7
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I'm seeing a lot of code like this at my new site

        try
        {
            Task.Factory.StartNew(() => 
            {
            ...
            });
        }
        catch (AggregateException ex)
        {
            ex.Handle((x) =>
            {
                Log.Write(x);
                return true;
            });
        }

From what I've read, as Wait(), Result or Exception are not called the AggregateException will not have been marshalled. Also the Task may not even of started yet. I'm thinking of using Joe Albahari's extension method that uses a continuation as these are mainly fire and forget Tasks

public static void PrintExceptions (this Task task)
{
       task.ContinueWith (t => { var ignore = t.Exception; },
       TaskContinuationOptions.OnlyOnFaulted);
} 

Am I on the right track?

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3
  • 1
    \$\begingroup\$ That looks wrong to me. You should inspect the code base for other, subtler, worse mistakes or misconceptions. Threading is hard, and I have yet to see correctly multi-threaded corporate code. \$\endgroup\$
    – SLaks
    Jan 30 '12 at 2:08
  • \$\begingroup\$ What can be worse than never checking for exceptions? That's what this code does. \$\endgroup\$ Feb 1 '12 at 16:30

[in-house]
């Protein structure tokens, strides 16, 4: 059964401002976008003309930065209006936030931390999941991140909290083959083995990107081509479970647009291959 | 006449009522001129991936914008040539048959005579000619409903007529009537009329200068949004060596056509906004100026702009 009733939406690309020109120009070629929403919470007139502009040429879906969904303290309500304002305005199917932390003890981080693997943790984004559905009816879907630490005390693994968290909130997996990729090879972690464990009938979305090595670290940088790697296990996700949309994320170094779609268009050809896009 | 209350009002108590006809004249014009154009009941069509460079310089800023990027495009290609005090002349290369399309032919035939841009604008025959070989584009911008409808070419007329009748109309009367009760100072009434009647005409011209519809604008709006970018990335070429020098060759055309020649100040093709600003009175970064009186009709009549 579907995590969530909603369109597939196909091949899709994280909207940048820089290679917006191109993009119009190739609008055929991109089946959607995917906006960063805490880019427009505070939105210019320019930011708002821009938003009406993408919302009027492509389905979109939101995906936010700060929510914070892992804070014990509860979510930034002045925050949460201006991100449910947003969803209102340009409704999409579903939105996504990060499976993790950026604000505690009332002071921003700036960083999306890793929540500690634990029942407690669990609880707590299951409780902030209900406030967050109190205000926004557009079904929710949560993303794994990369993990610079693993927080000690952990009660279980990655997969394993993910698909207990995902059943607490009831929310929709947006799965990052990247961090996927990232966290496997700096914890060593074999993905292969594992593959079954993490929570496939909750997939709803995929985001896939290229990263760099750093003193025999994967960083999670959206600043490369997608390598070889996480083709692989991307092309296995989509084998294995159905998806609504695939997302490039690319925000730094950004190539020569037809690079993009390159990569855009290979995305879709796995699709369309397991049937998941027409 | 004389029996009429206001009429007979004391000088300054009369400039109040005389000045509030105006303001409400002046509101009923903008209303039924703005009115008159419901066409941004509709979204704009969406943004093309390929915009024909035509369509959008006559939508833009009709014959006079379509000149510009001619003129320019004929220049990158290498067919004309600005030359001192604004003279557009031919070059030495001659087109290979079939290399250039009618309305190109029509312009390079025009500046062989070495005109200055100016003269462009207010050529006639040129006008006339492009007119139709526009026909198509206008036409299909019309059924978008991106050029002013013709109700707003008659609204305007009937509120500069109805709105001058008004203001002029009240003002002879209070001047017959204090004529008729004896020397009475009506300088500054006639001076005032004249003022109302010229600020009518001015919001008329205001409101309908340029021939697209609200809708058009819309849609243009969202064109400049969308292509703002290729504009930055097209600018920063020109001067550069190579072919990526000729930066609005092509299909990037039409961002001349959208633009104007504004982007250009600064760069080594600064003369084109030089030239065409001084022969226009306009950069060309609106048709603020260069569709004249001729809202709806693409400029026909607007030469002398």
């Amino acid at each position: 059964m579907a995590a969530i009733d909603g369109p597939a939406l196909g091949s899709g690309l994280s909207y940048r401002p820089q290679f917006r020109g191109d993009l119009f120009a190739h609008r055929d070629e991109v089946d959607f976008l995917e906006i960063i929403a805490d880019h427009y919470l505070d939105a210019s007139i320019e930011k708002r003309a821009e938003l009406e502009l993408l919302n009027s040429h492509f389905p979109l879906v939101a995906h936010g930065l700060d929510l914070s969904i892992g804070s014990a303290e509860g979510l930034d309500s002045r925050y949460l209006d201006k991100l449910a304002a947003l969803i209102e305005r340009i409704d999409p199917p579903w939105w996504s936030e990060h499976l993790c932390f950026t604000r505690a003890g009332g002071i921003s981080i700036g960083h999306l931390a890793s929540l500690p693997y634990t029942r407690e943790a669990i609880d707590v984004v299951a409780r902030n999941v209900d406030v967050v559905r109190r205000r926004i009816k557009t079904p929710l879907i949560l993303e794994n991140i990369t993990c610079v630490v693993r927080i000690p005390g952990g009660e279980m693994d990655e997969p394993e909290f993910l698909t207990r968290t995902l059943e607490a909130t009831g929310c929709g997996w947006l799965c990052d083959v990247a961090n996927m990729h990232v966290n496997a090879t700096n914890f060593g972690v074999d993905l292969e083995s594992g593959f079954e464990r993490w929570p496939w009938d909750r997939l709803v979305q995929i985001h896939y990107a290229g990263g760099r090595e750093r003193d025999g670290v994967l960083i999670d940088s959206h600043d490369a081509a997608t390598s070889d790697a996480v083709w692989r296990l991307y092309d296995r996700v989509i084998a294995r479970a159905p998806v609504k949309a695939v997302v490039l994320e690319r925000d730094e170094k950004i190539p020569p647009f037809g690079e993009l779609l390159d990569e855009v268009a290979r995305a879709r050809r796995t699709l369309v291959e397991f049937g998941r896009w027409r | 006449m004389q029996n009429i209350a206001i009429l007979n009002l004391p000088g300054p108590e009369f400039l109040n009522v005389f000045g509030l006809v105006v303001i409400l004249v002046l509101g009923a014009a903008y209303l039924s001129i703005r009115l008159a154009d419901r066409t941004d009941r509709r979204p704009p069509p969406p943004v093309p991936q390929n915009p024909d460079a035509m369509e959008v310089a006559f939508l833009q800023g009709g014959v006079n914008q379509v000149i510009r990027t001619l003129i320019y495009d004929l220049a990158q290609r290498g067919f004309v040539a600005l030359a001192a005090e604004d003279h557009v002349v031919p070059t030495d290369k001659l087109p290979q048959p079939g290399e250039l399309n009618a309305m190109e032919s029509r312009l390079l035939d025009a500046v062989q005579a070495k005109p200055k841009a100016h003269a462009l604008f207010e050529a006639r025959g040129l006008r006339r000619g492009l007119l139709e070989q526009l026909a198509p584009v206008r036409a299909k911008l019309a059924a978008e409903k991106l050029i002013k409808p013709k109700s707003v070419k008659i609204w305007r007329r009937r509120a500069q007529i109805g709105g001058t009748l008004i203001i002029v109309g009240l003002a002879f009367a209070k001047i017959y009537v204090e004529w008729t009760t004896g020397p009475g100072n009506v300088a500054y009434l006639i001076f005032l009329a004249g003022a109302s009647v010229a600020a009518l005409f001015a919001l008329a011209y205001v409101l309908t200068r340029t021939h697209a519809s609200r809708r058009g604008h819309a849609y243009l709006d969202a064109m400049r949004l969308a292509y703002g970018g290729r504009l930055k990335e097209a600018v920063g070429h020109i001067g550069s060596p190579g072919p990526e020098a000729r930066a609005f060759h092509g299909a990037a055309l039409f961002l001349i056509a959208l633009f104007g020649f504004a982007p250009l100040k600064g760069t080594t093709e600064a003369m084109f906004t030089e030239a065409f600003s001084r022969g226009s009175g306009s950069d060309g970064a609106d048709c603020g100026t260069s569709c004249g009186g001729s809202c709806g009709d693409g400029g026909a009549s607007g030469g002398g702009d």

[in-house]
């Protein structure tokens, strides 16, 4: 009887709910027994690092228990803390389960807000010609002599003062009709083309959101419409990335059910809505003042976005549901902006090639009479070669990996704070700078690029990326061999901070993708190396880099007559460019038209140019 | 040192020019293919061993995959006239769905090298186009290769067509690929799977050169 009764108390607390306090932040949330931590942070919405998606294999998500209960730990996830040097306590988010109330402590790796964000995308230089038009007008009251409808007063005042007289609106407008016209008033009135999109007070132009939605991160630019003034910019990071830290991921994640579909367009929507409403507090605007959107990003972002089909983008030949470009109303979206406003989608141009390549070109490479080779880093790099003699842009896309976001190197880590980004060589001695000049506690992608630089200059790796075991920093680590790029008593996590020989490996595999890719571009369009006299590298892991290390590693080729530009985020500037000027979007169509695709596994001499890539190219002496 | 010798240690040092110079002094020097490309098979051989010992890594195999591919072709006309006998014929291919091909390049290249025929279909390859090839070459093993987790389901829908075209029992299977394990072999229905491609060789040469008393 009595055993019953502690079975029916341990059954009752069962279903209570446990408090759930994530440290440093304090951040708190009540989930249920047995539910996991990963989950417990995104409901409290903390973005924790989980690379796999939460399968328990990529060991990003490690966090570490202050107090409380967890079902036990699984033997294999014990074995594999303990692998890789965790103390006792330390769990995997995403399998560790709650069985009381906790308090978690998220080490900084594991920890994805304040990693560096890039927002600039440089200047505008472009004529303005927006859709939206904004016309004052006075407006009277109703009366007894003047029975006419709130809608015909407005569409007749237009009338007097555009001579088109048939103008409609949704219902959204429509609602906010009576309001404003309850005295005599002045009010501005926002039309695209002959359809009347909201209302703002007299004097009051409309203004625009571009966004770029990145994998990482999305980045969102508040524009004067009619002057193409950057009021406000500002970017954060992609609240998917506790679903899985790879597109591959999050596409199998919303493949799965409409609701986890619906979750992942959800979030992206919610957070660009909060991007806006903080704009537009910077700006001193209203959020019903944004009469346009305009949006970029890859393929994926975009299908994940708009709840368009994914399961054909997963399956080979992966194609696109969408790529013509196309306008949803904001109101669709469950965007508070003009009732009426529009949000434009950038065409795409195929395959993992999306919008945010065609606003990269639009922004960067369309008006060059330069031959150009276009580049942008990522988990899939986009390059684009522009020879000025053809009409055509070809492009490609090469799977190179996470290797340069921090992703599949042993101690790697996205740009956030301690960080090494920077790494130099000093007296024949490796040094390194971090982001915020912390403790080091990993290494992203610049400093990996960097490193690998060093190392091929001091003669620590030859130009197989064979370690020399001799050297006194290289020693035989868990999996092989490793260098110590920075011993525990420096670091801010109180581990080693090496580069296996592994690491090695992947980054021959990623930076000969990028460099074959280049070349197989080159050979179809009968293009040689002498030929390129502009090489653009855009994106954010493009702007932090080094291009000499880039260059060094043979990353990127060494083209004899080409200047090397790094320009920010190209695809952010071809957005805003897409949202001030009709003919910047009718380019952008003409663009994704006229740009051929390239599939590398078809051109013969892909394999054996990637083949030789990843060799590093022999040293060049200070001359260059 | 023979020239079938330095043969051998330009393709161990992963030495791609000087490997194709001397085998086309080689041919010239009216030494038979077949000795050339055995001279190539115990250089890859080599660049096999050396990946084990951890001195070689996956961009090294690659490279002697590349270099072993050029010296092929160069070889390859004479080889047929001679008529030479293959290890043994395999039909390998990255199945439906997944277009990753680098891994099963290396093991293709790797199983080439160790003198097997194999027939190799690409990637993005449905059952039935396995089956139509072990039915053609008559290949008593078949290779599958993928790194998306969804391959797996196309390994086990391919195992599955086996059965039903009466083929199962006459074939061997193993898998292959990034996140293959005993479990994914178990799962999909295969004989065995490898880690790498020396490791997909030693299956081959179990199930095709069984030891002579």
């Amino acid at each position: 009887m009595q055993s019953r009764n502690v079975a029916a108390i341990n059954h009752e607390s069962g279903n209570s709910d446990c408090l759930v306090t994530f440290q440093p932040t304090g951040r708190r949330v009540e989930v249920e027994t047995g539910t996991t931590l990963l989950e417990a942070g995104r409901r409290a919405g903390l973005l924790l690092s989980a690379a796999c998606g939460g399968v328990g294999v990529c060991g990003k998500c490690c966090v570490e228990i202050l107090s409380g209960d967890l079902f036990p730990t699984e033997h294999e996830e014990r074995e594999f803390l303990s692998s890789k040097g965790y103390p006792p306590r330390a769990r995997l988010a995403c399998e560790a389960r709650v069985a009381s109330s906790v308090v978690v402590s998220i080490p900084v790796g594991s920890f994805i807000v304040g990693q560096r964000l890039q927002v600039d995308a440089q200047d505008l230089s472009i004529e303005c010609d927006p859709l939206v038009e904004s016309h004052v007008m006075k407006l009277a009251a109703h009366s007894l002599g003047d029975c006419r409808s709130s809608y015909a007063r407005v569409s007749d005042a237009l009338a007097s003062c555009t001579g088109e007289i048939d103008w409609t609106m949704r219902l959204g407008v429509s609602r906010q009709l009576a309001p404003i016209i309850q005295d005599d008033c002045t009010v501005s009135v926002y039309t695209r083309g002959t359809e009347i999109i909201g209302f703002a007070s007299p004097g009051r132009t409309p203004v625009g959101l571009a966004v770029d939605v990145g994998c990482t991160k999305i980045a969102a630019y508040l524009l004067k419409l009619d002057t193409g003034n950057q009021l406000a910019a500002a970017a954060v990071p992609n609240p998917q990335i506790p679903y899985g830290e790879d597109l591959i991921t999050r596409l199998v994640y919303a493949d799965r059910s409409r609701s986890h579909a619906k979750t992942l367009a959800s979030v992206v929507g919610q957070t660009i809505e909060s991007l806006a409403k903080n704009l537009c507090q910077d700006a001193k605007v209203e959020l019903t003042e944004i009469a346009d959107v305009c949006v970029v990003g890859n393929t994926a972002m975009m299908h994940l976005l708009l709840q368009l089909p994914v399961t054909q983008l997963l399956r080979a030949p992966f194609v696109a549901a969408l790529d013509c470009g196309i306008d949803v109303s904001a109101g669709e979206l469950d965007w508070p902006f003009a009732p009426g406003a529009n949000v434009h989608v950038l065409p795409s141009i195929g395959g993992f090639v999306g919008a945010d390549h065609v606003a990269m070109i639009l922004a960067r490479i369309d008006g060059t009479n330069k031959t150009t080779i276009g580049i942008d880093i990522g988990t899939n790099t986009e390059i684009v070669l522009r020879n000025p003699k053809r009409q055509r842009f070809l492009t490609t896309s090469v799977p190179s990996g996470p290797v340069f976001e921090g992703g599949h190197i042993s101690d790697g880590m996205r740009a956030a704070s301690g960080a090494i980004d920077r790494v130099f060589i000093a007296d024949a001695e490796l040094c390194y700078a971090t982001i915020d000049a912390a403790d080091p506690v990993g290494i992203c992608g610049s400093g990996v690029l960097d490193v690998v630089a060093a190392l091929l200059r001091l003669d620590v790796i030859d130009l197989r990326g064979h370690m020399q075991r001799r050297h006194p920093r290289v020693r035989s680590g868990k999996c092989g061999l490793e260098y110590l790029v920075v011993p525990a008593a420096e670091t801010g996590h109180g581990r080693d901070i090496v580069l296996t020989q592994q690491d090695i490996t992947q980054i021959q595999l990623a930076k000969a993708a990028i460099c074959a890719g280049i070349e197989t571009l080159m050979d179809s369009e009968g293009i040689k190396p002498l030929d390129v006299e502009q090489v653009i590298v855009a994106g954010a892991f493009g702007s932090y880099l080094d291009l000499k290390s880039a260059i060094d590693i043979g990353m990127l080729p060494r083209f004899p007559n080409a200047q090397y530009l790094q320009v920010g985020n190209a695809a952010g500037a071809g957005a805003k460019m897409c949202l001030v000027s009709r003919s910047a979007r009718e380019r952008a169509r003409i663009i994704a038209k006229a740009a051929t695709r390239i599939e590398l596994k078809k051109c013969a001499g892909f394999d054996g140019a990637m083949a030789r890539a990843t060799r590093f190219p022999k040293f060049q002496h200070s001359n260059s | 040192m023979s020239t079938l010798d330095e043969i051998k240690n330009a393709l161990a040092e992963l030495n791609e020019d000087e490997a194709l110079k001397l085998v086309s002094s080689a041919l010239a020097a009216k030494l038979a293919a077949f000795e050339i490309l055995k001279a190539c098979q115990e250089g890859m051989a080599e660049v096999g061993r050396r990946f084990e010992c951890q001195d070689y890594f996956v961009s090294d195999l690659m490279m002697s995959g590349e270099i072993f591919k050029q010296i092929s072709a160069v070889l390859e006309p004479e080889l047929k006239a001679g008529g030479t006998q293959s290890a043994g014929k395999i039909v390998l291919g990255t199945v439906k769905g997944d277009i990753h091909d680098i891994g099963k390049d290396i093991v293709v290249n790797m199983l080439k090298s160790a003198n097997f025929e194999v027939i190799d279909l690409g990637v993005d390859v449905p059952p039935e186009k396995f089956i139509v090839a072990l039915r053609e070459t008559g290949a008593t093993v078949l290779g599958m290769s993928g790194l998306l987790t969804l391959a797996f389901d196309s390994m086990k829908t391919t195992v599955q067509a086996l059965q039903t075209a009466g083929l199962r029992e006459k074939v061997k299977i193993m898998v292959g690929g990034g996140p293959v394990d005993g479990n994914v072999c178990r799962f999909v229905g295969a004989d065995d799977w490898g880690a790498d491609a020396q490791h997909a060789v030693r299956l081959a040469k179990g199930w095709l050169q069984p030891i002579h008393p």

• 1
    \$\begingroup\$ This is bad code and should never be written. blog.stephencleary.com/2013/08/startnew-is-dangerous.html \$\endgroup\$ Dec 10 '15 at 22:26
3
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You are quite right. These exception handling blocks will never catch any task exceptions. The code should be modified to check the Task.IsFaulted flag in the continuation and check the Task.Exception property for the actual exception.

In fact, should an exception occur it will remain unhandled and your application will crash unless you attach an exception handler to TaskScheduler.UnobservedTaskException.

You should definitely check the "Exception Handling (Task Parallel Library)" article in MSDN for the proper ways to handle Task exceptions.

You should also take a look at the Async CTP for C#. It has a production license even though it is technically a CTP and it will make coding with Tasks a lot easier and safer, as you can see from the snippet I found here:

private async void FetchData()
{
    using (var wc = new WebClient())
    {
        try
        {
            string content = await wc.DownloadStringTaskAsync(
                new Uri("http://www.interact-sw.co.uk/oops/"));

            textBox1.Text = content;
        }
        catch (WebException x)
        {
            textBox1.Text = "Error: " + x.Message;
        }
    }
}

You can use the CTP just by adding a reference to the appropriate DLL. The resulting code will certainly be safer that what you posted here, CTP or not.

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0
2
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I agree with what has been said before. Here is what I think

As far as I was aware, there are certain methods/properties that cause a Task to have its Exceptions "Observed", these are "Result/Wait()"

As already stated you would also need to handle TaskScheduler.UnobservedTaskException is 100% correct as far my knowledge goes.

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1
  • \$\begingroup\$ This is much better as a (terse) comment \$\endgroup\$
    – jpaugh
    May 15 '17 at 19:36

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